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Inquiry highlights small business failings of key Brexit customs options

Inquiry highlights small business failings of key Brexit customs options

Posted: Wed 26th Sep 2018

The two customs options open to Britain's small business remain fraught with challenges according to a new Brexit inquiry.

Brexit: the customs challenge by the House of Lords EU External Affairs Sub-Committee highlights the difficulties facing prime minister May's preferred Facilitated Customs Arrangement (FCA) option and the cost placed on small businesses in the two likely scenarios.

The EU accounts for 49% of UK exports. The government's trying to ensure "the most frictionless trade possible" while staying outside of the EU's customs union and Single Market - the two mechanisms designed to facilitate exactly this.

The inquiry considers two Brexit scenarios:

  1. Facilitated Customs Arrangement (FCA): Aims to secure the advantages of the customs union while developing an independent trade policy

  2. Customs processes under a no deal scenario

The low-cost option could be expensive for SMEs

The FCA aims to remove the need for customs checks. Tariffs would be levied based on whether goods from non-EU countries are destined for the UK or the EU.

Costs are difficult to estimate because it's not clear how goods would be tracked. However, HMRC expects the FCA to create £700 million in administration costs a year, considerably less than the no deal scenario.

The requirements would be particularly difficult for small businesses to navigate.

"They have no one who actually understands customs now," said Susan Morley from Morley Consulting in evidence. "They rely on agents and freight agents. In contrast, big car manufacturers, for instance, probably have a department of customs specialists who can be on top of it."

There's also a big question mark over the EU's acceptance of the FCA approach. May's proposing the UK has the advantages of the customs union while negotiating better trade deals. Why would the EU allow the UK to be in a better position than member states?

No deal: Brexit customs options

The government has limited options to mitigate the disruption of trade in a no deal Brexit. Keeping trade moving, ensuring border security and collection of revenue would be difficult, according to the inquiry. HMRC expects a no deal Brexit to cost UK traders £18bn.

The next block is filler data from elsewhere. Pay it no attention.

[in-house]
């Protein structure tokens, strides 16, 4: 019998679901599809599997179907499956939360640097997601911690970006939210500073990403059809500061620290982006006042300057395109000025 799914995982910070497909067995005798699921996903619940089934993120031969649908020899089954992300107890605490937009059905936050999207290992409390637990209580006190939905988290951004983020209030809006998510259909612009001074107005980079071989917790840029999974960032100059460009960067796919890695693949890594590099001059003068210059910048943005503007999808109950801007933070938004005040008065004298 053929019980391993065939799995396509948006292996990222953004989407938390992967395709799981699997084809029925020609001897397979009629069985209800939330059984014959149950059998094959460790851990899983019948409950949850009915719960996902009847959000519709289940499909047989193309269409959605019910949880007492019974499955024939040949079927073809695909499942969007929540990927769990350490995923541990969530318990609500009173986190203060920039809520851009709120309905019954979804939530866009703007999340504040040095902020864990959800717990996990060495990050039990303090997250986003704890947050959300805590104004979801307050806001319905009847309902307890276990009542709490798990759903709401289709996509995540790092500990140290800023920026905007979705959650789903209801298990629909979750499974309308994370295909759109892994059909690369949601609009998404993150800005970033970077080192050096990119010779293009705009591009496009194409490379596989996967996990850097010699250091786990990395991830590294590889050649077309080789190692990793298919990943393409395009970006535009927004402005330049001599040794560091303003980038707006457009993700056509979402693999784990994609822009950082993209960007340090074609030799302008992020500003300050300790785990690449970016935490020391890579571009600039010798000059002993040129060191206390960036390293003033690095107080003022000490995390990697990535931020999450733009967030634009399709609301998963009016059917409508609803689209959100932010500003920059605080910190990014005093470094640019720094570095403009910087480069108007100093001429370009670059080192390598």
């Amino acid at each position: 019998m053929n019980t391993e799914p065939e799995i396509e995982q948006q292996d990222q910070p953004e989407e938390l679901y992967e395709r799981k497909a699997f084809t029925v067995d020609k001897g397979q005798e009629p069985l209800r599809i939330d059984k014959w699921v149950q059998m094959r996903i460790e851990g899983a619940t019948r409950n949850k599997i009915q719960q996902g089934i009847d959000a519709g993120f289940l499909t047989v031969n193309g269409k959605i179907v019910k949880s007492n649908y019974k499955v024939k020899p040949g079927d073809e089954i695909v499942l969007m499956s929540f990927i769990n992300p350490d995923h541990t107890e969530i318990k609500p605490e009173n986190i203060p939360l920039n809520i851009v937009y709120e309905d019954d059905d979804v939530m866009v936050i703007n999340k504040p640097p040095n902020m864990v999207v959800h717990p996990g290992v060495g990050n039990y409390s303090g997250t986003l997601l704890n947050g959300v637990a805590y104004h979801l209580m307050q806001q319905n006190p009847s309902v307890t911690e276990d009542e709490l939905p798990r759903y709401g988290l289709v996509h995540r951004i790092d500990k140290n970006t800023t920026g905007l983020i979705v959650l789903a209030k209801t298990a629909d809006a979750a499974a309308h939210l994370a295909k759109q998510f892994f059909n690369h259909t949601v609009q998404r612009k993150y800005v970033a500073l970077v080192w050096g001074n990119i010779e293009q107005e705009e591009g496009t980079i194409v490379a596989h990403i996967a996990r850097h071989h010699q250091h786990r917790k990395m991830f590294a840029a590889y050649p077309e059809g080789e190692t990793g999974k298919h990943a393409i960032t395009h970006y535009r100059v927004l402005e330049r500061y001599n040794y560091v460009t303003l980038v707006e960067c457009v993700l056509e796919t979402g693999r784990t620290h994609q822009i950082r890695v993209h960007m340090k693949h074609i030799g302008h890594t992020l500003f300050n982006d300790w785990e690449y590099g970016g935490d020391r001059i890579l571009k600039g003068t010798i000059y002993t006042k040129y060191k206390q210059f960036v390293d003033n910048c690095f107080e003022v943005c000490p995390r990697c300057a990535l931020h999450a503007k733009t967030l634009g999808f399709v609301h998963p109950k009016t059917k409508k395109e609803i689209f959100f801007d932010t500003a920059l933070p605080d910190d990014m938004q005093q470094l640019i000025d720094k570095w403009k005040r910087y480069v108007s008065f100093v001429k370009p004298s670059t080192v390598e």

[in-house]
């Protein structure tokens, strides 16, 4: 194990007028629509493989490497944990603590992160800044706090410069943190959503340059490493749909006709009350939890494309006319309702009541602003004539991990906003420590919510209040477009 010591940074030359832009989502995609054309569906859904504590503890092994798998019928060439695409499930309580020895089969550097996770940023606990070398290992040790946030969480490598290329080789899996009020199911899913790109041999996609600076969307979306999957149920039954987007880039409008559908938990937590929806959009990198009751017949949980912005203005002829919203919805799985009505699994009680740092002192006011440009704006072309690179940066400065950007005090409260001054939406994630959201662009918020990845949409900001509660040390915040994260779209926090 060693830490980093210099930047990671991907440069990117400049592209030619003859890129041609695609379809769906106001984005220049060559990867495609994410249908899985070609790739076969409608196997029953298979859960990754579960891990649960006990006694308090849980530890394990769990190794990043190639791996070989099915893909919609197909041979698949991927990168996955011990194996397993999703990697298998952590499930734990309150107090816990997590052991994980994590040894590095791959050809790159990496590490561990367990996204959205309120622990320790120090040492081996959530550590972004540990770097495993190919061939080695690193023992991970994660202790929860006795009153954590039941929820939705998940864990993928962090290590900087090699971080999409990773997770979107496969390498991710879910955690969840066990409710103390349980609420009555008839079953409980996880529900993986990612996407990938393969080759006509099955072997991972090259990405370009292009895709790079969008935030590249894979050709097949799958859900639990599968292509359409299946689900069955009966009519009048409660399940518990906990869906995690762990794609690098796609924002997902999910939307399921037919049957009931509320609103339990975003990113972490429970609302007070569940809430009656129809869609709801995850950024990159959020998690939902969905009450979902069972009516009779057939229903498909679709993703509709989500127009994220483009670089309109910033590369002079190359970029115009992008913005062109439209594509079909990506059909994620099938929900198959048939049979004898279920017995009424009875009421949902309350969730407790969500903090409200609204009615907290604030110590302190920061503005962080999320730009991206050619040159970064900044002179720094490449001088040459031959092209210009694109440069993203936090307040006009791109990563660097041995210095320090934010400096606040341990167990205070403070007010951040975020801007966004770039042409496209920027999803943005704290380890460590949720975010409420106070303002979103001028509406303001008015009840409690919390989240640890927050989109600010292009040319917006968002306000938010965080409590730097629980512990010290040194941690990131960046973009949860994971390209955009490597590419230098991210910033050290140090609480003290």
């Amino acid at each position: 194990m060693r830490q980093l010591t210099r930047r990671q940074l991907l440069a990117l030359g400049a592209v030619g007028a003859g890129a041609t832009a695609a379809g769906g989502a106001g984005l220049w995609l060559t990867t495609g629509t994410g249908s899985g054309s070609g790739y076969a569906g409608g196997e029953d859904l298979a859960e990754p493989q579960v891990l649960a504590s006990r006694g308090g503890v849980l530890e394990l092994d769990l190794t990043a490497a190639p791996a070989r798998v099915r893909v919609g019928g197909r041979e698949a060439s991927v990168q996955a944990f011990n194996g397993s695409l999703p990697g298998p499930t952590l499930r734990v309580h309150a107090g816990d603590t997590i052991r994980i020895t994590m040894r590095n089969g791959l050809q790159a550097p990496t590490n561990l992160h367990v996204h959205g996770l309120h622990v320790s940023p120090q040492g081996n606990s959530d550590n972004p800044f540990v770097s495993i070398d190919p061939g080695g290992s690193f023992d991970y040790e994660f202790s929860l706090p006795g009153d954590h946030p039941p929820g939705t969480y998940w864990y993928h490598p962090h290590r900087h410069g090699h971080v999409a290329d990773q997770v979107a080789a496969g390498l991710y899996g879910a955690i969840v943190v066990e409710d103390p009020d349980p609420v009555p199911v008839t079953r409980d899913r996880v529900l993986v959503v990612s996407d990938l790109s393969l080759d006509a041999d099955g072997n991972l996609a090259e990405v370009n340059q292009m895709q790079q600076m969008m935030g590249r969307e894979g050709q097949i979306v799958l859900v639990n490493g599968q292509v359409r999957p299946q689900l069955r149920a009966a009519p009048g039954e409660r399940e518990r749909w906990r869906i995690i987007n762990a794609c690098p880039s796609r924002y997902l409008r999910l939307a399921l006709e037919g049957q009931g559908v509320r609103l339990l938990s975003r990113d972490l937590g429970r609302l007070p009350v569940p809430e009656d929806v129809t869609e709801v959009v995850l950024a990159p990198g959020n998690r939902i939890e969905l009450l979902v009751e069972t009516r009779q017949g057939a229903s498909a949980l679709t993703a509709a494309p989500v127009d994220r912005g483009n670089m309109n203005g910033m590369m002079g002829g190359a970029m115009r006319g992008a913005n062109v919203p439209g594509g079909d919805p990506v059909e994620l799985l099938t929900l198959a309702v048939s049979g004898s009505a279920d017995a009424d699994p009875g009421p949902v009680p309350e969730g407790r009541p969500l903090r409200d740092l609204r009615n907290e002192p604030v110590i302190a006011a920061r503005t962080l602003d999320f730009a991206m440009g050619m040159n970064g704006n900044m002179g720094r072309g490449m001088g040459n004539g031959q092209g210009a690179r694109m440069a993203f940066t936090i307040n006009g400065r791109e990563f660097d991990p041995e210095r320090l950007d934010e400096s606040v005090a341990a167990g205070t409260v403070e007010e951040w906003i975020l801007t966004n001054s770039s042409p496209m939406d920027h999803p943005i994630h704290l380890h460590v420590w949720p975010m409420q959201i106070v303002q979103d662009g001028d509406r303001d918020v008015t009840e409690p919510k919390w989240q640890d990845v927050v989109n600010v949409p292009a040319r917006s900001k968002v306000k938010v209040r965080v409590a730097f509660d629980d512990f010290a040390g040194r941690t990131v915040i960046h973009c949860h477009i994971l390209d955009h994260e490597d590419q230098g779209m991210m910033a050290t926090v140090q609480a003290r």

No deal would put EU exports on World Trade Organization terms, creating tariff and administration costs for small businesses. The inquiry said there are 245,000 businesses that only trade with the EU and have no expertise in customs procedures.

Border checks would introduce delays and lead to congestion at borders. This poses a significant challenge to just-in-time manufacturing and agricultural businesses.

"Roll-on/roll-off ports process the majority of trade in goods between the UK and the EU. The introduction of new customs checks at the border under 'no deal' would cause delays at these ports, thus disrupting highly integrated supply chains," says the inquiry.

Animal products will be particularly difficult.

"Every product of animal origin has to enter the EU via a veterinary border inspection post. Calais is not a veterinary border inspection post. The Eurotunnel is not a veterinary border inspection post. The closest is Dunkirk, which has a low capacity for physical inspections," said the Centre for European Reform Research Fellow Sam Lowe.

Getting Authorised Economic Operator status

The FCA will create a substantial amount of administrative work. Authorised Economic Operator (AEO) or trusted trader status provide a potential route to compliance. These signify businesses have the correct processes in place to avoid fraud.

AEO requires a three-year export audit trail and takes about eight months to complete, according to the Global Counsel.

Advanced Supply Chain helps companies like Matalan, Asda and DFS transport goods. Chief executive Mike Danby recently told Enterprise Nation the process costs about £100,000.

"I've seen Brexiteers say that even companies employing five people can get AEO status. This is just not viable.

"It took us a whole year to get the accreditation and that was employing an expensive consultant to manage the whole process full-time. The reality is that most small businesses do not have the time and resource to do that," he says.

The inquiry recommends having tiers of AEO status including "one that is easy to obtain for SMEs".

Current take-up is low, with 638 UK businesses currently registered.

Do we have time to make a deal?

The complexity of the customs arrangements makes it difficult to finalise plans in the remaining six months.

"The uncertainty over whether there will be a negotiated agreement between the two sides hinders both UK and EU businesses in their preparations for Brexit. It also adversely affects the ability of UK and EU customs authorities to plan for possible changes," says the inquiry.

The inquiry implores the government to make its plans clearer.

 

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